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The Elephanta Caves

The Elephanta Caves , located on Elephanta Island, or Gharapuri, about 11 Km off the coast of the Gateway of India, Mumbai, are a UNESCO World Heritage Site. A visit to these caves, excavated probably in the 6 th century CE, is awe-inspiring, and also thought-provoking. Over the years, I have visited the caves a number of times, and also attended a number of talks by experts in the fields of art, history and archaeology on the caves. Together, they help me understand these caves, their art, and the people they were created for, just a little bit better. Every new visit, every new talk, every new article I read about the caves, fleshes out the image of what the island and the caves would have been like, at their peak. I last wrote about the caves on this blog, in 2011, almost exactly 11 years ago. Since then, my understanding of the caves has, I would like to think, marginally improved. Hence this attempt to write a new and updated post, trying to bring to life, the caves of Elephan

Around Tirupati - Chandragiri

On our ten day Tirupati visit, we visited temples galore, waterfalls, museums, a zoo and even a science centre! The last place we visited was a fort, to round it off, so to speak! I would call the Chandragiri fort more of a palace than a fort, and that too, a rather simple palace, on the whole.

Layout of the Chandragiri Fort

According to Wikipedia, Chandragiri was built by the Yadava Rayas in the 11th century, and they ruled it for over three centuries. It then came under the control of the Vijayanagara rulers, who moved here when the Golconda attacked their capital at Penukonda. It was annexed by the Golconda sultans in 1646, and finally came under the rule of the kings of Mysore. Around the end of the eighteenth century, the fort was abandoned, and it sunk into oblivion.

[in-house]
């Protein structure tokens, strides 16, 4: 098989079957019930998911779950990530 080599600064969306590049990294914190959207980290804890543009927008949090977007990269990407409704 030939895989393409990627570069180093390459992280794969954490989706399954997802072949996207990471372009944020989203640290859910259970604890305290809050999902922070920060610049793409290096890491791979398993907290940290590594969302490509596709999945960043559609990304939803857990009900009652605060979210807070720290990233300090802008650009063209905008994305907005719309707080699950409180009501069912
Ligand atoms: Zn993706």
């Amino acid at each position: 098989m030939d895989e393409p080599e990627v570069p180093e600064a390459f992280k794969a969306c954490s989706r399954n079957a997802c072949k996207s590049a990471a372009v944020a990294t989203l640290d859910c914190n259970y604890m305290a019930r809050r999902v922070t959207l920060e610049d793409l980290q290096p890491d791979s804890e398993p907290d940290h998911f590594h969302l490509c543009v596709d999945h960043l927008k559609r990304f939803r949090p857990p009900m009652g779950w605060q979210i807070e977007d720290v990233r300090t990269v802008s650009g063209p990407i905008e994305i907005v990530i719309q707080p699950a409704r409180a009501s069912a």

Raja Mahal

The main structure here is the Raja Mahal, literally the king’s palace. Compared to some other palaces I have seen, this was quite simple, and is now used as a museum, housing various artifacts found in the fort as well as the surrounding areas. As usual, Samhith and I were drawn towards the various models of temples, forts and museums, which is what I shall always remember. We especially loved the model of the Gudimallam temple and lingam, as well as the model of the entire Chandragiri fort.

The only other structure in this complex is the Rani Mahal, the queen’s palace, which was even simpler than the Raja Mahal, so we just had a look from outside. Apart from this, there are only huge lawns where the crowds come to have a picnic and a too small lake where people go boating. Of course, Samhith wanted to go boating at once, but the lake was so small, that I was afraid we would get dizzy, and stayed away from it!

The fort complex is maintained by the ASI, which has done a pretty good job of popularizing the places it maintains by putting up huge boards, but none of the staff have any information about the places they are (supposedly) popularizing! Neither do any of them have any information, but the ASI book store has books about all kinds of places, except this one or the locations mentioned on the boards! It’s a pity to see the people who are in charge of our historic monuments.

Rani Mahal

More interesting was the drive through the narrow lanes of the erstwhile fort, along the remnants of the outer and inner walls. There are a few temples around, which were once inside the fort, but there is just one where prayers are still conducted, and it was closed. It was fun, though, to listen to our auto driver who acted as our guide and described how traitors were taken up to the peak of the hill and then thrown down from there… that triggered off Samhith’s imagination, which turned out to be not-so-funny after all! There are a few people who trek up the hill… that must be interesting, I felt, but since I am not the trekking kind, it is something I have to wait for someone else to try and write about…so that I can experience it second-hand!